Water retention is normalised, too, causing you to look leaner and younger. Last but not least, your body’s endotoxin production may go down, leading to smoother skin and a healthier glow. You’ll basically be aging in reverse!
Can fasting be unhealthy?
While fasting is indeed excellent for anti-aging, it’s not always for everybody. Too much fasting may lead to unwanted side effects . . .
Excessive fasting may trigger muscle loss, particularly for those who metabolise food quickly. Stick with IF and other more moderate methods if you’re prone to losing muscle. 16:8 Intermittent fasting can actually have an anabolic effect.
Fasting may also aggravate underlying nutrient deficiencies. For this reason, it’s important to choose the best possible foods during your eating windows. Select foods that are high in nutrients and low in anti-nutrients. If you go into a fast, healthy, and nutrient-replete, you’ll come out of it even healthier.
Supplementation may be a good idea in the case of hard-to-get nutrients like magnesium and vitamin K2. You can also supplement with branched-chain amino acids if muscle loss is a concern.
Unwanted weight loss
Related to unwanted muscle loss, unwanted weight loss can also affect those who burn through energy quickly. Intense practices like ADF (alternate day fasting) may be too much too soon for those who don’t need to lose excess weight. As we said earlier, those of you who are already at your goal body composition can feel free to stick with milder forms of intermittent fasting.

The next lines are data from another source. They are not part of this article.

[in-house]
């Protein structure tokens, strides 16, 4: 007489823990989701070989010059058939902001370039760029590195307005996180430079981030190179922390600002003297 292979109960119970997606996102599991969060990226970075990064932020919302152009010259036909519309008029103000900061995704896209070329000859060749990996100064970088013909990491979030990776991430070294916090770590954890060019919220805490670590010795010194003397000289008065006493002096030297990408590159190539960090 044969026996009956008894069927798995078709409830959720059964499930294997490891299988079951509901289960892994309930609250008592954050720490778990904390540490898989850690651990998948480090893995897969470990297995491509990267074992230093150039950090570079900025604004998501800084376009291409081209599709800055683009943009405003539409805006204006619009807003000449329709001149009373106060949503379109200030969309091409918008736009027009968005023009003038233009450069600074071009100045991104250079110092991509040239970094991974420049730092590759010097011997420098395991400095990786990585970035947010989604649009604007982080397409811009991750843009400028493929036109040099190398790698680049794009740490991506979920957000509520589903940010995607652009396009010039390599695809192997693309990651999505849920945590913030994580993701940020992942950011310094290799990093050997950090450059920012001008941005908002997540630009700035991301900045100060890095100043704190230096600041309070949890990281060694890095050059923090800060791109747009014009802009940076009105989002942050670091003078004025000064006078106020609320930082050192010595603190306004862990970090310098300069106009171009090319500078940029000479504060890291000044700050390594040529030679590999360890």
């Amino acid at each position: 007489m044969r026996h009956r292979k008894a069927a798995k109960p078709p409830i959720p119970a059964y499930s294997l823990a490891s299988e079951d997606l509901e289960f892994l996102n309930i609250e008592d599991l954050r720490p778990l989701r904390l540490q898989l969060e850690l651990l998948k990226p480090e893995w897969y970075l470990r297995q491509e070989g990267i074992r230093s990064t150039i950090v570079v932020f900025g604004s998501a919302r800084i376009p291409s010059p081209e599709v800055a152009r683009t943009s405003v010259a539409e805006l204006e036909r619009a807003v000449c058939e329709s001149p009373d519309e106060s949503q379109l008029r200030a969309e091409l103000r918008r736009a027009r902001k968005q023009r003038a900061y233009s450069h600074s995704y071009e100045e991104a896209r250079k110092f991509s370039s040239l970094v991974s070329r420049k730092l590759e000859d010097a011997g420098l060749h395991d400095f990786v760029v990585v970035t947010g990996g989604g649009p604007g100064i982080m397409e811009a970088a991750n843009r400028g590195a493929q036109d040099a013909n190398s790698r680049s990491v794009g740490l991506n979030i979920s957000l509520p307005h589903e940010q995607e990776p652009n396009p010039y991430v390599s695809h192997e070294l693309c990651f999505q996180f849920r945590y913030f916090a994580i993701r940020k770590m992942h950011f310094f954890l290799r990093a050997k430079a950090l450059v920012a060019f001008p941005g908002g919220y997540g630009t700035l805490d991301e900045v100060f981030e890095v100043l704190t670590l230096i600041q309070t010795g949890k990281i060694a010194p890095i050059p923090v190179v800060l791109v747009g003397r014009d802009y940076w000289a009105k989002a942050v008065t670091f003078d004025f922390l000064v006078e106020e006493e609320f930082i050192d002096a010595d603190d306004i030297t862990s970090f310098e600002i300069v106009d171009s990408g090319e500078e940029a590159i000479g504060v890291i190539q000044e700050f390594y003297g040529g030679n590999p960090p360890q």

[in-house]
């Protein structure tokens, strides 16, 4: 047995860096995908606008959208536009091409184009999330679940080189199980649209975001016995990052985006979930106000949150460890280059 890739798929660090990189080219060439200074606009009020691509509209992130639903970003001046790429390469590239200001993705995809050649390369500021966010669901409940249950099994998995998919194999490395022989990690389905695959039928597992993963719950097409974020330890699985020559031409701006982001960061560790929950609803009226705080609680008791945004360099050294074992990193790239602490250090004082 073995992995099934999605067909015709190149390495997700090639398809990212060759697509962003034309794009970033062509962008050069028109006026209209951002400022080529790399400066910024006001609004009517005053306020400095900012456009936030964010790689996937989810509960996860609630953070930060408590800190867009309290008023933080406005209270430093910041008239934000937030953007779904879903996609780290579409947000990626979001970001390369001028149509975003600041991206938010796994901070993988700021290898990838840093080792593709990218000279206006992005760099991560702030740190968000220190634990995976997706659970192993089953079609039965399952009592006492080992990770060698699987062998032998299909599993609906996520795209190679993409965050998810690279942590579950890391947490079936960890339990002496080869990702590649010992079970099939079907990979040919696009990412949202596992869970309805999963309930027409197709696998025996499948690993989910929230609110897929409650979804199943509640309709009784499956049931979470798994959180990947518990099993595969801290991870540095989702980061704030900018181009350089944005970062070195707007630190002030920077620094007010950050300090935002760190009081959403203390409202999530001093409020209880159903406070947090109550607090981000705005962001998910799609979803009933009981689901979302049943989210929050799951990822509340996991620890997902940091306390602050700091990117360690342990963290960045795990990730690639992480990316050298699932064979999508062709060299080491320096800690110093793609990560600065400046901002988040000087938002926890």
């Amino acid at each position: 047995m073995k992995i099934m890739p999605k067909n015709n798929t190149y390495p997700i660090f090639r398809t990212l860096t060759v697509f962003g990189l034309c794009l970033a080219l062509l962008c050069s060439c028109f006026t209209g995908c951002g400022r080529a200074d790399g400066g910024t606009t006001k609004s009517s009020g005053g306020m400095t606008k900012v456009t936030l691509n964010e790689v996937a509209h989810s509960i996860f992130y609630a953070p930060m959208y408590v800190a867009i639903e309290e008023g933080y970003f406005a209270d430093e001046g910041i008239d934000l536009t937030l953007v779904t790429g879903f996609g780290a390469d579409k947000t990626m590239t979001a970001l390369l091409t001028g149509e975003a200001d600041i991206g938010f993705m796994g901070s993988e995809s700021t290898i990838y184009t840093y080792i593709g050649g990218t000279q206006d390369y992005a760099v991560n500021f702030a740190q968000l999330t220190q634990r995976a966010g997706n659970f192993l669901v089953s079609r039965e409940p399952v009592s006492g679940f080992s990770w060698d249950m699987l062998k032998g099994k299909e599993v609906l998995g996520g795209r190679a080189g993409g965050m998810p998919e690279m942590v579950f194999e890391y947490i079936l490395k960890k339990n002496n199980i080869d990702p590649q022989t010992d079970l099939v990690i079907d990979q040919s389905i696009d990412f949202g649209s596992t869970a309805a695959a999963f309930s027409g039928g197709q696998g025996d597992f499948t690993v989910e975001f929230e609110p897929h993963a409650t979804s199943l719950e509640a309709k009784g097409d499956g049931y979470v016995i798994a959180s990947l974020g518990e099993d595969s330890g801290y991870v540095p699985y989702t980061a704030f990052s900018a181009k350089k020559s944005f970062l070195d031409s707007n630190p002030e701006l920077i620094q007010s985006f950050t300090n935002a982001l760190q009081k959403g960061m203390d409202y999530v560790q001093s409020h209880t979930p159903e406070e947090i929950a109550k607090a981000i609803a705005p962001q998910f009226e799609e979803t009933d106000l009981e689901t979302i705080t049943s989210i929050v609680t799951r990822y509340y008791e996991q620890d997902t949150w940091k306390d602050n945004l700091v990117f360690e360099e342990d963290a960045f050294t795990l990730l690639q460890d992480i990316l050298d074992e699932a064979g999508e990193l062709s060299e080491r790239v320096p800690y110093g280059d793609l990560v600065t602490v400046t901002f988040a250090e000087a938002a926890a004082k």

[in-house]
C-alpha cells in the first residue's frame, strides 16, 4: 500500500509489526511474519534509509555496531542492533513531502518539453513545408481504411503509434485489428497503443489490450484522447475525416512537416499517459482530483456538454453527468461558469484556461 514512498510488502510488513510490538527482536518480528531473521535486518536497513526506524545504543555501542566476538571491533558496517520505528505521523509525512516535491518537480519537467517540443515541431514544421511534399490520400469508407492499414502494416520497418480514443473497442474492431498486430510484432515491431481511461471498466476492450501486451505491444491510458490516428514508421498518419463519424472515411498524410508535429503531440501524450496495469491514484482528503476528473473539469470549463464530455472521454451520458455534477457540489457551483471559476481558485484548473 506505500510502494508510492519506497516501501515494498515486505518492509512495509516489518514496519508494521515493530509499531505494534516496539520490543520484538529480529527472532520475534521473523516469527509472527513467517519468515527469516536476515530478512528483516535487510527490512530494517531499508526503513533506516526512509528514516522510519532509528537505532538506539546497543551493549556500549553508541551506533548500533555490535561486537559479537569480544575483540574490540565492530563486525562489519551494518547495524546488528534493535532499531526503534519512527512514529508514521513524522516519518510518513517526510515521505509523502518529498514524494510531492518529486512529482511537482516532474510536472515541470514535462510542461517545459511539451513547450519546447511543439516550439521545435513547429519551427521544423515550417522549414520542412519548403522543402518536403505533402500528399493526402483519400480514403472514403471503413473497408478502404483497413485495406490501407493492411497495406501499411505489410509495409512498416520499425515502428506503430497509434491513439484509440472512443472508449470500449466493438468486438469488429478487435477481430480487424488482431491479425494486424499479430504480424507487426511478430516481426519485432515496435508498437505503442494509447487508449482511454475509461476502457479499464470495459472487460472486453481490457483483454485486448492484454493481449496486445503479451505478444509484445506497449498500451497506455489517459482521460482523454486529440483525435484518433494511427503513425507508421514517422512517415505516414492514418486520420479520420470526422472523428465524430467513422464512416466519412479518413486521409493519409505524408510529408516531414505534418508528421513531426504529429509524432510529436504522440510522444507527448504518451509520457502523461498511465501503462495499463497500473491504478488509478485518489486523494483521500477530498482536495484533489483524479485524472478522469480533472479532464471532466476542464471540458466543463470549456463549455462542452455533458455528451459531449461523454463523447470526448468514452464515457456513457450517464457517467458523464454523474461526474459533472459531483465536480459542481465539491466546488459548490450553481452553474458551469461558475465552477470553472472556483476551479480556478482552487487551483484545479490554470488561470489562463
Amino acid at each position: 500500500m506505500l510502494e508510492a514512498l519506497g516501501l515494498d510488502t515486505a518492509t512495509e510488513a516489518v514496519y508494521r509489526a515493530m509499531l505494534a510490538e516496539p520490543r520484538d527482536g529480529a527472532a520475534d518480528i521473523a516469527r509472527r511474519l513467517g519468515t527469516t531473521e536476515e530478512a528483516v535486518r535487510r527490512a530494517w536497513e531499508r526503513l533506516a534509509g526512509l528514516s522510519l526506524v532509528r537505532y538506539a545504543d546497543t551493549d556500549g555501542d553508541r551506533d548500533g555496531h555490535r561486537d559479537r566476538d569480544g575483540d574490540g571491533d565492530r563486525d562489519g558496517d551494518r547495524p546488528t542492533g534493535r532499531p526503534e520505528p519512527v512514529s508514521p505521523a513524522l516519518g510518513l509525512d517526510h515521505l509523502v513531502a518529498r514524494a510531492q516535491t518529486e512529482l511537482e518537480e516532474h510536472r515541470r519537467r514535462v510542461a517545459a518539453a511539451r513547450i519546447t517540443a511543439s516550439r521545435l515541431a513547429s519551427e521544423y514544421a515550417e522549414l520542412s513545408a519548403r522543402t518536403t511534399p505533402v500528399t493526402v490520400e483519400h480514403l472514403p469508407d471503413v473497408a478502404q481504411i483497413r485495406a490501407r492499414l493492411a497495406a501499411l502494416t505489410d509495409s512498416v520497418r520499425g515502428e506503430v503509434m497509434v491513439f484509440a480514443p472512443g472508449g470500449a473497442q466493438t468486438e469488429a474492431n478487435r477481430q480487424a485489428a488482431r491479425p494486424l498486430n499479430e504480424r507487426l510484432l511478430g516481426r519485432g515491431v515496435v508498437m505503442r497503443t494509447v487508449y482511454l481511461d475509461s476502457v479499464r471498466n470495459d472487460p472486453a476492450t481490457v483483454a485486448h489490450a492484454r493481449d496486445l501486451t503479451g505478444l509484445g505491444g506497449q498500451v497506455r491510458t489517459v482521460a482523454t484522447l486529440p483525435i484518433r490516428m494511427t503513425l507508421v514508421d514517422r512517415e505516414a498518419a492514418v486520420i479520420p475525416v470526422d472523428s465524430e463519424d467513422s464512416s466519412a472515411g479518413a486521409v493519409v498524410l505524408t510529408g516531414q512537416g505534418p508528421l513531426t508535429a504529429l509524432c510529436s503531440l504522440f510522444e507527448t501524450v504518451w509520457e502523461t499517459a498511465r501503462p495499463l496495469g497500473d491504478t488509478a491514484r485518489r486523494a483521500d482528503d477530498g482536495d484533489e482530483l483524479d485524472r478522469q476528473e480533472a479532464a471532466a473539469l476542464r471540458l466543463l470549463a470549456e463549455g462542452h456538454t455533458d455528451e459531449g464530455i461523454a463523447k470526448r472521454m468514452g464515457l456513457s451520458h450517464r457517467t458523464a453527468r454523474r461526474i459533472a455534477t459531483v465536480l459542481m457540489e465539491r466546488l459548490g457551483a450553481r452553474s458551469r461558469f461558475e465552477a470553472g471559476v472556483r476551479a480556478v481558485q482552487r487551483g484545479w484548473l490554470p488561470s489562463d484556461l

Chronic stress is never a good thing. If your body is already stressed out by illness, nutrient deficiencies, or overwork, you may want to hold off on extended fasting. Why? Because fasting itself is a type of hormetic stressor. Normally the body can adapt to and overcome this type of stress, but not if it’s overly stressed already!
Fasting for females
Research shows that women respond differently to fasting than men. More sensitive to energy and nutrient flux, they tend to do better with short fasts followed immediately by energy replenishment. One study showed that intense fasting actually decreased insulin sensitivity in women. Women are also more sensitive to deficiencies in iron than men are.
In theory fasting is fine if you can eat enough nourishing food within your eating windows — but this is only in theory. Be sure to listen to your body before partaking in any long fasts.
One more thing: women who are nursing, pregnant, or wanting to become pregnant should definitely avoid fasting. These energy-intensive processes should be fed by plenty of healthy fats, calories, and nutrients. You’ll have plenty of other times to fast, but this isn’t one of them!